Confession: In high school, I was voted biggest partier. We used to host gatherings regularly at my parents’ house, and the whole family took pride in our role as host. Luckily, my husband enjoys entertaining just as much as I do, and we have carried this practice forward.

Whether it be a big game, holiday or just nice weather, we like to throw parties at our house. A self-proclaimed planner, I like to know how many people are coming in advance so that I can stock up on enough supplies and set the table correctly. One thing I’ve learned is that no matter how stringent you plan, there will always be last minute, additional guests.


For tunately, expanding your enter taining plans can be simple — with a little forethought.

Stay seated

Keep extra folded seats at the ready. If you have a group chat or email going, ask for extra chairs. If your friends say they only have one or two, ask them to bring them anyway.

Create a space

We have a covered lanai over our outdoor table that designates that space as a dining area. When we exceed the capacity under there, adding an instant canopy on the side allows us to designate an additional dining area.

Double duty


Use unconventional items for seating. Add pillows around the coffee table for a makeshift kids’ table. For the adults, pull coolers, beach chairs, ottomans or shoe storage benches up to the table. Last-minute guests know that they are last-minute additions, and unconventional, unfussy seating adds an air of informality that can be refreshing and welcoming. If you need more tabletop areas, grab the side tables from your living room and your night-stands, and put them together. Throw a tablecloth over top to disguise the furniture, and add seats as needed.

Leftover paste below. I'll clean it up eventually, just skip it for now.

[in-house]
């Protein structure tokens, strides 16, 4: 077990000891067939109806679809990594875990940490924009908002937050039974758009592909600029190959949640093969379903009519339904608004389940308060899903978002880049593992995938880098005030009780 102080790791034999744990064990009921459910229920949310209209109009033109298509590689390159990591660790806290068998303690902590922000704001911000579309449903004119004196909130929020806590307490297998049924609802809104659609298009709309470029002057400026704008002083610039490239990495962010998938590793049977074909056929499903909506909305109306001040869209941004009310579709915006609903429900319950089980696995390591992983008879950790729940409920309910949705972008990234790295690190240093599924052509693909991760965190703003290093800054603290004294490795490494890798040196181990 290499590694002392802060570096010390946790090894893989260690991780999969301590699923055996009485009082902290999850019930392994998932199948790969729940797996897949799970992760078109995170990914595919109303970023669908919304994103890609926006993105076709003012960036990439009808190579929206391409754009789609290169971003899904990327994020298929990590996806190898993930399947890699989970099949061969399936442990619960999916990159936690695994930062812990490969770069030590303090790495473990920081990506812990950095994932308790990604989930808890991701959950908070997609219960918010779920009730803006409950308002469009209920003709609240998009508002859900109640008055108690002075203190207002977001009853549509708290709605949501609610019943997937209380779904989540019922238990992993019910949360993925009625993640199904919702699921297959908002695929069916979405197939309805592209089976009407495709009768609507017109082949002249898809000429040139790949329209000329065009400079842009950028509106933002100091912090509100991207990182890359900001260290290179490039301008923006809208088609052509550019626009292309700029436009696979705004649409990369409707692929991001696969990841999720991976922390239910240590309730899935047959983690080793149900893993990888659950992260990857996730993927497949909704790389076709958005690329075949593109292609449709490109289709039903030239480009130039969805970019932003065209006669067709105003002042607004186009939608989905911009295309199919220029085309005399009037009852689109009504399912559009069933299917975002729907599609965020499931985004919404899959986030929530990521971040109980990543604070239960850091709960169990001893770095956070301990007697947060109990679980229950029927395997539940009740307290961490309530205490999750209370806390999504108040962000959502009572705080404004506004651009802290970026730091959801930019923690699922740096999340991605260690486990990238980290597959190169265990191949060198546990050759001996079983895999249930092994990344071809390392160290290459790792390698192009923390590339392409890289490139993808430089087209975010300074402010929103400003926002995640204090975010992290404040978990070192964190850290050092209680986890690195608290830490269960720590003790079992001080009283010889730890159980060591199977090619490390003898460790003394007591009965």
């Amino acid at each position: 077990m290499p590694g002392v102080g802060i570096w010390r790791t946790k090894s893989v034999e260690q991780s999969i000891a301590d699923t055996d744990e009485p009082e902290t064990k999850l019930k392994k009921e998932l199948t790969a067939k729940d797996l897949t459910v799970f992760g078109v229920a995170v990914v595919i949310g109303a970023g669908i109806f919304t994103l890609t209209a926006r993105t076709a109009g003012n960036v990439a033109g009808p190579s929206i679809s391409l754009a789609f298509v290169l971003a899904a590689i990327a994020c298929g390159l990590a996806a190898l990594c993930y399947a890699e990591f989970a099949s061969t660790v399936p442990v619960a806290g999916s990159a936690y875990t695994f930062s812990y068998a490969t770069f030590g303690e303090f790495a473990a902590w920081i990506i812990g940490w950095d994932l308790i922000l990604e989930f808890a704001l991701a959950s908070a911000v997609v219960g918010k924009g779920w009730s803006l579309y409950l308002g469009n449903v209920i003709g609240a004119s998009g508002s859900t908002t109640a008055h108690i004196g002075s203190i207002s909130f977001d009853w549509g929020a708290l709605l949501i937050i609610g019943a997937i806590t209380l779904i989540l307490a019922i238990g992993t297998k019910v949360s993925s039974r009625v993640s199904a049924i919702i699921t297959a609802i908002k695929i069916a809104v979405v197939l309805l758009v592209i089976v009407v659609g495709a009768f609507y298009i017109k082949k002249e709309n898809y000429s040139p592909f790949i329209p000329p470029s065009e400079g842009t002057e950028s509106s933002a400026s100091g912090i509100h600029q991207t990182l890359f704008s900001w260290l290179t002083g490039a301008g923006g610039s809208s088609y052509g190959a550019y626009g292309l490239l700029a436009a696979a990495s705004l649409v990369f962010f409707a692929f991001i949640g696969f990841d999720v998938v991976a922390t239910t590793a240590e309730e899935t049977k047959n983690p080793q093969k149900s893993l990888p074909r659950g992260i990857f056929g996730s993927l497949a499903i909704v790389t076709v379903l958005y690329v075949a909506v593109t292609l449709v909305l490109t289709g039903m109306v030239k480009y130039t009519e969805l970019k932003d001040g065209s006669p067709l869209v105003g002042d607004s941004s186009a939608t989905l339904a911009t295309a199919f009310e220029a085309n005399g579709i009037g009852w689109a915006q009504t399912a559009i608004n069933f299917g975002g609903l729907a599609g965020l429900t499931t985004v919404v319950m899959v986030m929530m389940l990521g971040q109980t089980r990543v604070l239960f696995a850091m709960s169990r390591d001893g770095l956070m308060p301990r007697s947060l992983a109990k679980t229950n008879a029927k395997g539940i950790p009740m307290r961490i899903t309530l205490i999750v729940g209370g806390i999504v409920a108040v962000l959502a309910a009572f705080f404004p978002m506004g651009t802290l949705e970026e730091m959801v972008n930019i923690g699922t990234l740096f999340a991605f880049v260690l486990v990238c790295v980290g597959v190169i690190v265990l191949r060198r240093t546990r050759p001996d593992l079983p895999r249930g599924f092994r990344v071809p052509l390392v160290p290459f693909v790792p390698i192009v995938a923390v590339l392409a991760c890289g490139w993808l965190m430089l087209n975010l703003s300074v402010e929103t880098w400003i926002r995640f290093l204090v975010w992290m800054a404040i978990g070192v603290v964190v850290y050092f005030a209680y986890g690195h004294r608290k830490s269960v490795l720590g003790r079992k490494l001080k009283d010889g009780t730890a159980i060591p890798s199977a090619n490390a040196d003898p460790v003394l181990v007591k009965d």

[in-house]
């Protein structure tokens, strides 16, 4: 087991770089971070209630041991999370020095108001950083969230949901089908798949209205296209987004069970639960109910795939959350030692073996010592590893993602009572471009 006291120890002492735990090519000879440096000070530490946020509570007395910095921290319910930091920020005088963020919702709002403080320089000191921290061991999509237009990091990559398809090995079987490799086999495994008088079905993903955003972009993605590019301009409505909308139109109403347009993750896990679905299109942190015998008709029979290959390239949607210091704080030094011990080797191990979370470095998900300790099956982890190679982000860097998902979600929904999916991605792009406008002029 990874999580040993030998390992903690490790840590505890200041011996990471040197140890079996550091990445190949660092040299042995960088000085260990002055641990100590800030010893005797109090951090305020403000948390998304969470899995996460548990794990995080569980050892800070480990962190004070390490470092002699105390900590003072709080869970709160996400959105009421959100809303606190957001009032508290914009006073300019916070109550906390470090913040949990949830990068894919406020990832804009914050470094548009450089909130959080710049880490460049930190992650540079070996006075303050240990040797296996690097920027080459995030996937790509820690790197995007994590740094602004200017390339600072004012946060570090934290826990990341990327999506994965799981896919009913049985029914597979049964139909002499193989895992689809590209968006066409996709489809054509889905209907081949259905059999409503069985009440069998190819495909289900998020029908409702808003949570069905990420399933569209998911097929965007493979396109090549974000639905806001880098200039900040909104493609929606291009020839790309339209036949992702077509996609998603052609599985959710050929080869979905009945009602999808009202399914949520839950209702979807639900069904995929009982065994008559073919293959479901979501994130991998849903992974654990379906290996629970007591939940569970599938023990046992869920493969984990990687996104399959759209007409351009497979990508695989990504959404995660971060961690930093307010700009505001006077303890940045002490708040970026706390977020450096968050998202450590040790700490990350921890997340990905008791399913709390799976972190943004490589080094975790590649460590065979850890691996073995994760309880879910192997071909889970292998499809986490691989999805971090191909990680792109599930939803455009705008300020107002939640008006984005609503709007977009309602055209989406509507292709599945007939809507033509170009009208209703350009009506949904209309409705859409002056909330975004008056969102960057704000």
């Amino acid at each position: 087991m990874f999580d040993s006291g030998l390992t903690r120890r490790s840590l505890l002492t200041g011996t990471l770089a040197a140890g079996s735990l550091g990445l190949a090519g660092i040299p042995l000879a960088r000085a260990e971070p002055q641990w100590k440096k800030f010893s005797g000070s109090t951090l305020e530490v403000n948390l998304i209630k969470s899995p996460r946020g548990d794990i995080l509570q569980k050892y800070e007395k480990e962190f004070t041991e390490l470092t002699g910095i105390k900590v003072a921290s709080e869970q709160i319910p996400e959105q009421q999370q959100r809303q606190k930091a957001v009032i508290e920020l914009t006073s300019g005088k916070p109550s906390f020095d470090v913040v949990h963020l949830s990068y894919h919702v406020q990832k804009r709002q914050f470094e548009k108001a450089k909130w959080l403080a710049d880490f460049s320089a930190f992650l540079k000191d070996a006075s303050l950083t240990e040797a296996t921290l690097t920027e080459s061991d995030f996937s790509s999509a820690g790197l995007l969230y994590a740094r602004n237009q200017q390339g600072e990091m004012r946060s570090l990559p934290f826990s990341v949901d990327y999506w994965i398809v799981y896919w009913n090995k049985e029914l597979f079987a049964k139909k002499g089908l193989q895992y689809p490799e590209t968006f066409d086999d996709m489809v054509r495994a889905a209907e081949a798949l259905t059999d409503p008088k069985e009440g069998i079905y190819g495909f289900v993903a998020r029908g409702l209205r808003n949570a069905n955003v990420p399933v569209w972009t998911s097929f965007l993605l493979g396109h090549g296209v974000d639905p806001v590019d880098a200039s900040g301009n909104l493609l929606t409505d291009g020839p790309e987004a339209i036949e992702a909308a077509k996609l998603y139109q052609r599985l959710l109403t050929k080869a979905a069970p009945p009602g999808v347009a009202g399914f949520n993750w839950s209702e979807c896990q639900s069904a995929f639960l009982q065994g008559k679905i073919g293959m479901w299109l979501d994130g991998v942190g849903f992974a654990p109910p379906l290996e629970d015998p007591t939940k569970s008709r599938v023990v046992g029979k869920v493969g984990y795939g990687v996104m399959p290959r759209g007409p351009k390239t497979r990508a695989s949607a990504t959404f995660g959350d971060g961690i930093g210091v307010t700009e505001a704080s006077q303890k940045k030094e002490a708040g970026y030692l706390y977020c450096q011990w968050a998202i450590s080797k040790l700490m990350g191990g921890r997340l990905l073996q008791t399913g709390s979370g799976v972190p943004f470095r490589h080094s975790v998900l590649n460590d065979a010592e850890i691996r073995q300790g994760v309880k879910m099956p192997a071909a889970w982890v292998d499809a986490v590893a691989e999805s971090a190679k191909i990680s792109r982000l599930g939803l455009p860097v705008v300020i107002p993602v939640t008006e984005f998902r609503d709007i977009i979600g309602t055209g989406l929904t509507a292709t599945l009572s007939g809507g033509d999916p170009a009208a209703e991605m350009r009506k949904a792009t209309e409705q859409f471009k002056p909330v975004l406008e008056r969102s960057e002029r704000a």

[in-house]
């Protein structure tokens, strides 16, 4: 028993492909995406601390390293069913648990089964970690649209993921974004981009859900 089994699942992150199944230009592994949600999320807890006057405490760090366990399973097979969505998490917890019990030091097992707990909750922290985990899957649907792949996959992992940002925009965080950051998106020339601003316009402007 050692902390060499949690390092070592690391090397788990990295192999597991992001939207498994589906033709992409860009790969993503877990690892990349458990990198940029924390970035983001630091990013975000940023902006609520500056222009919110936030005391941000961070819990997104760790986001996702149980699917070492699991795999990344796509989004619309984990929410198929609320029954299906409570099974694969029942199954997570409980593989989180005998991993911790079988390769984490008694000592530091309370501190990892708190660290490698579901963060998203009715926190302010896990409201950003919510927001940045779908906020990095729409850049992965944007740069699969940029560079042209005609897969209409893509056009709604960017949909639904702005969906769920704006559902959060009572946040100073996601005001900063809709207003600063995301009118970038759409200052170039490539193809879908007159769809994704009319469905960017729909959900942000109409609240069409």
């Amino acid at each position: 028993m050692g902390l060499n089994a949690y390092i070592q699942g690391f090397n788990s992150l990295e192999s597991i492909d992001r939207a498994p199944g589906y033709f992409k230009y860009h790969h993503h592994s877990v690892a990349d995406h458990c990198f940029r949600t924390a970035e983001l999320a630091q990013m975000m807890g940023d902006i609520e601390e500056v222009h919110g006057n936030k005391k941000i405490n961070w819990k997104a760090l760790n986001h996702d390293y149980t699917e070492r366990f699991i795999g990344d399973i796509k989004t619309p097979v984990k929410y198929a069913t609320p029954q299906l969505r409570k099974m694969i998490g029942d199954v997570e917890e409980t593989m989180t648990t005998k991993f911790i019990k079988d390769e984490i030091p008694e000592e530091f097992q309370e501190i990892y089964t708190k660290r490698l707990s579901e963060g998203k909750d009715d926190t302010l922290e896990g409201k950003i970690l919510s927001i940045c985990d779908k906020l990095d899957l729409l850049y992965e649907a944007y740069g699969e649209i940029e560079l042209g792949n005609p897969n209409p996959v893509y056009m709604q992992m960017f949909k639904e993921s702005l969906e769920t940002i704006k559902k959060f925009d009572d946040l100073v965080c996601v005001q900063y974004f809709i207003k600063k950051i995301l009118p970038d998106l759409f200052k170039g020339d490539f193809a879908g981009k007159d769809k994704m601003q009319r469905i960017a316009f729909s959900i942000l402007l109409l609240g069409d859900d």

Make more

There is nothing more frustrating to me than running out of food. At holidays like Thanksgiving, there should always be more than enough for the meal itself and also for an extra meal or two of leftovers for guests to bring home. By making more than enough to begin with, you can accommodate extra guests if needed. If not, then you will have more leftovers to pass around at the end.

Mix and mingle

If you don’t have the space for a large, seated meal, allow guests to graze and eat where they please. Having a few small areas for guests to sit gives them the option to eat seated or to stand and chat while they enjoy their meal.


Have a comment or question for Joanne? Email